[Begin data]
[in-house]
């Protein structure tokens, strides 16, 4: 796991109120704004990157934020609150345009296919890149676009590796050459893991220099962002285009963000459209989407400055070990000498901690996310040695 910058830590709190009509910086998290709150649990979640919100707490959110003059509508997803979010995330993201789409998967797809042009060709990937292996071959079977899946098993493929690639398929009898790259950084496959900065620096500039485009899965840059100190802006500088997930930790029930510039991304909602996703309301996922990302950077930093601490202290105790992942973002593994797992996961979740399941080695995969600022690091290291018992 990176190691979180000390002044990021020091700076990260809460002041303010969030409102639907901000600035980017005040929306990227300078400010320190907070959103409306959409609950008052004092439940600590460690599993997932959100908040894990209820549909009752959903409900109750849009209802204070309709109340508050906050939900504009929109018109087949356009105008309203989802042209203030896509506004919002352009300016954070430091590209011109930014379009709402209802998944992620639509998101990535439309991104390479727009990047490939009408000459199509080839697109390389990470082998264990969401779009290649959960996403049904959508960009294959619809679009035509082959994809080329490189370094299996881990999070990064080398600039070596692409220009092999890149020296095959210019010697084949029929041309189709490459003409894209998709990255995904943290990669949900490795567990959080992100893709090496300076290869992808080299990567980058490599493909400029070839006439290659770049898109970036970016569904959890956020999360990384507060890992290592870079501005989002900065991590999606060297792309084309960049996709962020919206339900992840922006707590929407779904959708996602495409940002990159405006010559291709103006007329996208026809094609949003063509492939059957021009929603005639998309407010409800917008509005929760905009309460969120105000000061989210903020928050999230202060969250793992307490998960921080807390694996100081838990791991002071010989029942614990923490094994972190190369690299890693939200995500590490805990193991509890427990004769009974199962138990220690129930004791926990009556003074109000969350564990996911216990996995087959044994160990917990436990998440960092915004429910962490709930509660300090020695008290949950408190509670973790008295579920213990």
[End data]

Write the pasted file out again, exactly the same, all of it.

[in-house]
């Protein structure tokens, strides 16, 4: 796991109120704004990157934020609150345009296919890149676009590796050459893991220099962002285009963000459209989407400055070990000498901690996310040695 910058830590709190009509910086998290709150649990979640919100707490959110003059509508997803979010995330993201789409998967797809042009060709990937292996071959079977899946098993493929690639398929009898790259950084496959900065620096500039485009899965840059100190802006500088997930930790029930510039991304909602996703309301996922990302950077930093601490202290105790992942973002593994797992996961979740399941080695995969600022690091290291018992 990176190691979180000390002044990021020091700076990260809460002041303010969030409102639907901000600035980017005040929306990227300078400010320190907070959103409306959409609950008052004092439940600590460690599993997932959100908040894990209820549909009752959903409900109750849009209802204070309709109340508050906050939900504009929109018109087949356009105008309203989802042209203030896509506004919002352009300016954070430091590209011109930014379009709402209802998944992620639509998101990535439309991104390479727009990047490939009408000459199509080839697109390389990470082998264990969401779009290649959960996403049904959508960009294959619809679009035509082959994809080329490189370094299996881990999070990064080398600039070596692409220009092999890149020296095959210019010697084949029929041309189709490459003409894209998709990255995904943290990669949900490795567990959080992100893709090496300076290869992808080299990567980058490599493909400029070839006439290659770049898109970036970016569904959890956020999360990384507060890992290592870079501005989002900065991590999606060297792309084309960049996709962020919206339900992840922006707590929407779904959708996602495409940002990159405006010559291709103006007329996208026809094609949003063509492939059957021009929603005639998309407010409800917008509005929760905009309460969120105000000061989210903020928050999230202060969250793992307490998960921080807390694996100081838990791991002071010989029942614990923490094994972190190369690299890693939200995500590490805990193991509890427990004769009974199962138990220690129930004791926990009556003074109000969350564990996911216990996995087959044994160990917990436990998440960092915004429910962490709930509660300090020695008290949950408190509670973790008295579920213990």